Josie and Charles Lynch had lived in 23 St. Jarlath’s Crescent since they were married thirty-two years ago. They had seen many changes in the area. The corner shop had become a mini-supermarket; the old laundry, where sheets had been ironed and folded, was now a Laundromat, where people left big bags bulky with mixed clothes and asked for a service wash. There was now a proper medical practice with four doctors where once there had been just old Dr. Gillespie, who had brought everyone into the world and seen them out of it.

During the height of the economic boom, houses in St. Jarlath’s Crescent had changed hands for amazing sums of money. Small houses with gardens near the city center had been much in demand. Not anymore, of course—the recession had been a great equalizer, but it was still a much more substantial area than it had been three decades ago.

After all, just look at Molly and Paddy Carroll, with their son Declan—a doctor—a real, qualified doctor! And just look at Muttie and Lizzie Scarlet’s daughter Cathy. She ran a catering company that was hired for top events.

But a lot of things had changed for the worse. There was no community spirit anymore. No church processions went up and down the Crescent on the feast of Corpus Christi, as they used to three decades ago. Josie and Charles Lynch felt that they were alone in the world, and certainly in St. Jarlath’s Crescent, in that they knelt down at night and said the Rosary.

That had always been the way.

When they married they planned a life based on the maxim that the family that prays together stays together. They had assumed they would have eight or nine children, because God never put a mouth into this world that He didn’t feed. But that wasn’t to happen. After Noel, Josie had been told there would be no more children. It was hard to accept. They both came from big families; their brothers and sisters had produced big families. But then, perhaps, it was all meant to be this way.

They had always hoped Noel would be a priest. The fund to educate him for the priesthood was started before he was three. Money was put aside from Josie’s wages at the biscuit factory. Every week a little more was added to the post office savings account, and when Charles got his envelope on a Friday from the hotel where he was a porter, a sum was also put into the post office. Noel would get the best of priestly educations when the time came.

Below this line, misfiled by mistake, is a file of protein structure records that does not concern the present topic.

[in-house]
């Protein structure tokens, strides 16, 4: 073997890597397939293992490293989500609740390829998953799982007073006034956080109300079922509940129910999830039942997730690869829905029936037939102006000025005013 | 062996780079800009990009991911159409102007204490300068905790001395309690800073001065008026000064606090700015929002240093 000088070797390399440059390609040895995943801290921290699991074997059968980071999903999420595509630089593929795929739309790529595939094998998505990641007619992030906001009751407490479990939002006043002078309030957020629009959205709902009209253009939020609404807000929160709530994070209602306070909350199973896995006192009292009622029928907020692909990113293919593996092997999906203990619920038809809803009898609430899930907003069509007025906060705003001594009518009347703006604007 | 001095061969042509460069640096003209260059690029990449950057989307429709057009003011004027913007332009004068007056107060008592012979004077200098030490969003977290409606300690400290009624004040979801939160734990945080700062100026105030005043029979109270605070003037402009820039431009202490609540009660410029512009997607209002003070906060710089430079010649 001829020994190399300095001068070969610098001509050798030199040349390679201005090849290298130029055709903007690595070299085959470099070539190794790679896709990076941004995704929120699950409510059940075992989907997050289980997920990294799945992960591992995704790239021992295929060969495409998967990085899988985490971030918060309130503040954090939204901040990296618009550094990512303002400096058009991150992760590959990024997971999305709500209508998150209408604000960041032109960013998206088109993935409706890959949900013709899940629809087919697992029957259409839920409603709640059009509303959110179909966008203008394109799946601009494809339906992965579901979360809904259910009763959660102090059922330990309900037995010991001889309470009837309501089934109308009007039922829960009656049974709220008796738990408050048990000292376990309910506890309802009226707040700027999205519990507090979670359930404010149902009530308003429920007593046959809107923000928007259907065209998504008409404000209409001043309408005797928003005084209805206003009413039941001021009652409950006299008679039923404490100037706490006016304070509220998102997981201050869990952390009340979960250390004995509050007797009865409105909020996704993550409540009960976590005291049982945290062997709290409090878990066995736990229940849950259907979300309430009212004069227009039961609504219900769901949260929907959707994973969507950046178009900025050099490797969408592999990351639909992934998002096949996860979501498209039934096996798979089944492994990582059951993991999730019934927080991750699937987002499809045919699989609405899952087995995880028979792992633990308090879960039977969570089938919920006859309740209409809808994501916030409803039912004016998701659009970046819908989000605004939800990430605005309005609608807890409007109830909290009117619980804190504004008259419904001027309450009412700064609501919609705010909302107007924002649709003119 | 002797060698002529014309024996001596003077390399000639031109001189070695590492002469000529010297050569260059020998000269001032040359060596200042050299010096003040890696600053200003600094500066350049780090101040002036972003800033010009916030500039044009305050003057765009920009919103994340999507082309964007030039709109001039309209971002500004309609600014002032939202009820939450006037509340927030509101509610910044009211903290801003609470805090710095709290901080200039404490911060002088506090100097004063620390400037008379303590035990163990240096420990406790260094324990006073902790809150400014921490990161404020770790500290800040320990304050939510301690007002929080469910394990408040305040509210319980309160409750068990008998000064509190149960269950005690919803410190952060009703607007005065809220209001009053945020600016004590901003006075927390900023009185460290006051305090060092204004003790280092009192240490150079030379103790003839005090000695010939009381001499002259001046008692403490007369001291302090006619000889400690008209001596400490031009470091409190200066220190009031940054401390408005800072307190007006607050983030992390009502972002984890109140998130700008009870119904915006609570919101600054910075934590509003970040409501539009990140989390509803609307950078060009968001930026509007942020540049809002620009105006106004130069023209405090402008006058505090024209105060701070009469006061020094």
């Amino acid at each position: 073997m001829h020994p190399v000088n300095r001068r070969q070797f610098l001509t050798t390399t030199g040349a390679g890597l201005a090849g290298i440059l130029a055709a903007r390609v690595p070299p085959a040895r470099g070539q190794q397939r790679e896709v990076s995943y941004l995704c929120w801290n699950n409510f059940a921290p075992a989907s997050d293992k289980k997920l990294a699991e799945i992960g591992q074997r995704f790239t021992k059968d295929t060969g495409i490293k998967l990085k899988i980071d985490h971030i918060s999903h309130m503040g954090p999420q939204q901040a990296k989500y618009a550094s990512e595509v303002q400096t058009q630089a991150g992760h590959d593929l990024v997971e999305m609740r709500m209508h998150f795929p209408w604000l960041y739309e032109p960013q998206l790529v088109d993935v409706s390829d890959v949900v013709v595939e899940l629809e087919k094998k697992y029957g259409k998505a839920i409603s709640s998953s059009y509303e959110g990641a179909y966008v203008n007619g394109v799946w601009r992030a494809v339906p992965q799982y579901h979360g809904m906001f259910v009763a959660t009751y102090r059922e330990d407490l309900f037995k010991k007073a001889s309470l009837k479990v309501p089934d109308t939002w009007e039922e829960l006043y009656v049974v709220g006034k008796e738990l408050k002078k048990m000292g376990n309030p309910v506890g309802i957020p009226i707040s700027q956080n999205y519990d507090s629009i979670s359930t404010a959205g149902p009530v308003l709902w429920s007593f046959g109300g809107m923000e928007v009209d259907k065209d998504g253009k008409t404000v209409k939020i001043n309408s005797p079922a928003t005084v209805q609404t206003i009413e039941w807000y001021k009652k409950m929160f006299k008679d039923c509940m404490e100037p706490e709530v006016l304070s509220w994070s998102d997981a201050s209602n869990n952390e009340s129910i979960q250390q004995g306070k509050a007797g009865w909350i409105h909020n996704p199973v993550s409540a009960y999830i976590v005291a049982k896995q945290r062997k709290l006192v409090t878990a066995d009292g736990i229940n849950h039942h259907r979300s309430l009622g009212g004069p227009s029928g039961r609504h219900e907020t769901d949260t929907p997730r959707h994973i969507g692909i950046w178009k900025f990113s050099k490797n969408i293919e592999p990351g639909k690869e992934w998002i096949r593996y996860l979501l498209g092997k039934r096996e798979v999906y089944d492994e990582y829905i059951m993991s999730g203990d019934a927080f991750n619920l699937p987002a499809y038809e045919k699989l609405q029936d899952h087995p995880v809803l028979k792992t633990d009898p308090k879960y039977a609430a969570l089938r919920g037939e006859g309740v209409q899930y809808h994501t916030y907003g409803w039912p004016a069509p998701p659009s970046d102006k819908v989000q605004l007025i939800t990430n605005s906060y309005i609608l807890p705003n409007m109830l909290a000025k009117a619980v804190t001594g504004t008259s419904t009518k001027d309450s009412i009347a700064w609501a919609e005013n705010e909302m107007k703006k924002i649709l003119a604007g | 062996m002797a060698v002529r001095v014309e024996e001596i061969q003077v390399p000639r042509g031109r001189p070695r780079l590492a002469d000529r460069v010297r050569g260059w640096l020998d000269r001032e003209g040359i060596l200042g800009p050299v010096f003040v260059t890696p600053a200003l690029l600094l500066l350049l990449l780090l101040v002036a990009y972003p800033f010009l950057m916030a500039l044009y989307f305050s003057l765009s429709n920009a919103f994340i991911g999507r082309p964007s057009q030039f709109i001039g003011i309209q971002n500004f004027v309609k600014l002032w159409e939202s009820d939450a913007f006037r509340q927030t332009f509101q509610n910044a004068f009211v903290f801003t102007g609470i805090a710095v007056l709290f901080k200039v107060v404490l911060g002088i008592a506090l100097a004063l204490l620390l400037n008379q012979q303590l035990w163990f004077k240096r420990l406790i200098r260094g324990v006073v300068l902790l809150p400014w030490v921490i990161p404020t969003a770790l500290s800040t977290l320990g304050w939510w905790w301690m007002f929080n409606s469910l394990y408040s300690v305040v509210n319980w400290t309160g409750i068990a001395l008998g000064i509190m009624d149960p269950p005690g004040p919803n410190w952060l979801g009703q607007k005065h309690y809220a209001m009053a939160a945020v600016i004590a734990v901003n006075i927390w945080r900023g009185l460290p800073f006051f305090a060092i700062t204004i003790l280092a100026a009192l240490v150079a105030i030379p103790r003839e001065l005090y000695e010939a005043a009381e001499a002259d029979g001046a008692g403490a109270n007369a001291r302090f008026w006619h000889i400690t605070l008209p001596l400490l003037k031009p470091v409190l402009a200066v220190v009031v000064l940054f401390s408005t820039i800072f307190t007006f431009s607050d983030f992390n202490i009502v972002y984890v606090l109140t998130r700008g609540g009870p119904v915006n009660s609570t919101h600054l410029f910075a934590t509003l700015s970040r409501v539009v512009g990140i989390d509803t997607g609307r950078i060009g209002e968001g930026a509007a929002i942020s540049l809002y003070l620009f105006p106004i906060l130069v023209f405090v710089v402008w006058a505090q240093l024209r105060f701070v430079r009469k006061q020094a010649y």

So it was with great surprise and a lot of disappointment that Josie and Charles learned that their quiet son had no interest whatsoever in a religious life. The Brothers said that he showed no sign of a vocation, and when the matter had been presented to Noel as a possibility when he was fourteen, he had said if it was the last job on earth he wouldn’t go for it.

That had been very definite indeed.

Not so definite, however, was what he actually would like to do. Noel was vague about this, except to say he might like to run an office. Not work in an office, but run one. He showed no interest in studying office management or bookkeeping or accounting or in any areas where the careers department tried to direct him. He liked art, he said, but he didn’t want to paint. If pushed, he would say that he liked looking at paintings and thinking about them. He was good at drawing; he always had a notebook and a pencil with him and he was often to be found curled up in a corner sketching a face or an animal. This did not, of course, lead to any career path, but Noel had never expected it to. He did his homework at the kitchen table, sighing now and then, but rarely ever excited or enthusiastic. At the parent-teacher meetings Josie and Charles had inquired about this. They wondered, Did anything at school fire him up? Anything at all?

The teachers were at a loss. Most boys were unfathomable around fourteen or fifteen but they had usually settled down to do something. Or often to do nothing. Noel Lynch, they said, had just become even more quiet and withdrawn than he already was.

Josie and Charles wondered, Could this be right?

Noel was quiet, certainly, and it had been a great relief to them that he hadn’t filled the house up with loud young lads thumping one another. But they had thought this was part of his spiritual life, a preparation for a future as a priest. Now it appeared that this was certainly not the case.

Perhaps, Josie suggested, it was only the Brothers’ brand of religious life that Noel objected to. In fact, he might have a different kind of vocation and want to become a Jesuit or a missionary?

Apparently not.

And when he was fifteen he said that he didn’t really want to join in the family Rosary anymore; it was only a ritual of meaningless prayers chanted in repetition. He didn’t mind doing good for people, trying to make less fortunate people have a better life, but surely no God could want this fifteen minutes of drone drone drone.

By the time he was sixteen they realized that he didn’t go to Sunday Mass anymore. Someone had seen him up by the canal when he was meant to have been to the early Mass up in the church on the corner. He told them that there was no point in his staying on at school, as there was nothing more he needed to learn from them. They were hiring office staff up at Hall’s and they would train him in office routine. He might as well go to work straightaway rather than hang about.

The Brothers and the teachers at his school said it was always a pity to see a boy study and leave without a qualification, but still, they said, shrugging, it was very hard trying to interest the lad in anything at all. He seemed to be sitting and waiting for his schooldays to end. Could even be for the best if he left school now. Get him into Hall’s, the big builders’ merchants; give him a wage every week and then they might see where, if anywhere, his interest lay.